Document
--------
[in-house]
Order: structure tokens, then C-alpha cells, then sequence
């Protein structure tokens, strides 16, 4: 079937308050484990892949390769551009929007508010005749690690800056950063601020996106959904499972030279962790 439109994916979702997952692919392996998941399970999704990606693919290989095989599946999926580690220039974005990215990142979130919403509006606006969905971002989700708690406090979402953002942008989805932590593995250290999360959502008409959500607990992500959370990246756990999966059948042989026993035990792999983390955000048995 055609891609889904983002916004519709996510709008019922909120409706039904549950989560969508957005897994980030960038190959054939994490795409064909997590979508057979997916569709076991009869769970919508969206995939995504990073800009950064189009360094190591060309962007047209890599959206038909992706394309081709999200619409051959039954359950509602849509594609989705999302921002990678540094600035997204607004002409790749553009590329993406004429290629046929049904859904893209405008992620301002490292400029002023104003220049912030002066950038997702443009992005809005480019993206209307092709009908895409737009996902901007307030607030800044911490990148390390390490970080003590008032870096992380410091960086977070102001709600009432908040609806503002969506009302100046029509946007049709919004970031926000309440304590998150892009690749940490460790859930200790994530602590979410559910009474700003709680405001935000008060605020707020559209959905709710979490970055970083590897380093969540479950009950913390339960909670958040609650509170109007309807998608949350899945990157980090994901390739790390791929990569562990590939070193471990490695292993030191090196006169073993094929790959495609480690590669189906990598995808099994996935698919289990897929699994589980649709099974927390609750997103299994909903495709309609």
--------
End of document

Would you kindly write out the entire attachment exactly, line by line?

[in-house]
Order: structure tokens, then C-alpha cells, then sequence
């Protein structure tokens, strides 16, 4: 079937308050484990892949390769551009929007508010005749690690800056950063601020996106959904499972030279962790 439109994916979702997952692919392996998941399970999704990606693919290989095989599946999926580690220039974005990215990142979130919403509006606006969905971002989700708690406090979402953002942008989805932590593995250290999360959502008409959500607990992500959370990246756990999966059948042989026993035990792999983390955000048995 055609891609889904983002916004519709996510709008019922909120409706039904549950989560969508957005897994980030960038190959054939994490795409064909997590979508057979997916569709076991009869769970919508969206995939995504990073800009950064189009360094190591060309962007047209890599959206038909992706394309081709999200619409051959039954359950509602849509594609989705999302921002990678540094600035997204607004002409790749553009590329993406004429290629046929049904859904893209405008992620301002490292400029002023104003220049912030002066950038997702443009992005809005480019993206209307092709009908895409737009996902901007307030607030800044911490990148390390390490970080003590008032870096992380410091960086977070102001709600009432908040609806503002969506009302100046029509946007049709919004970031926000309440304590998150892009690749940490460790859930200790994530602590979410559910009474700003709680405001935000008060605020707020559209959905709710979490970055970083590897380093969540479950009950913390339960909670958040609650509170109007309807998608949350899945990157980090994901390739790390791929990569562990590939070193471990490695292993030191090196006169073993094929790959495609480690590669189906990598995808099994996935698919289990897929699994589980649709099974927390609750997103299994909903495709309609």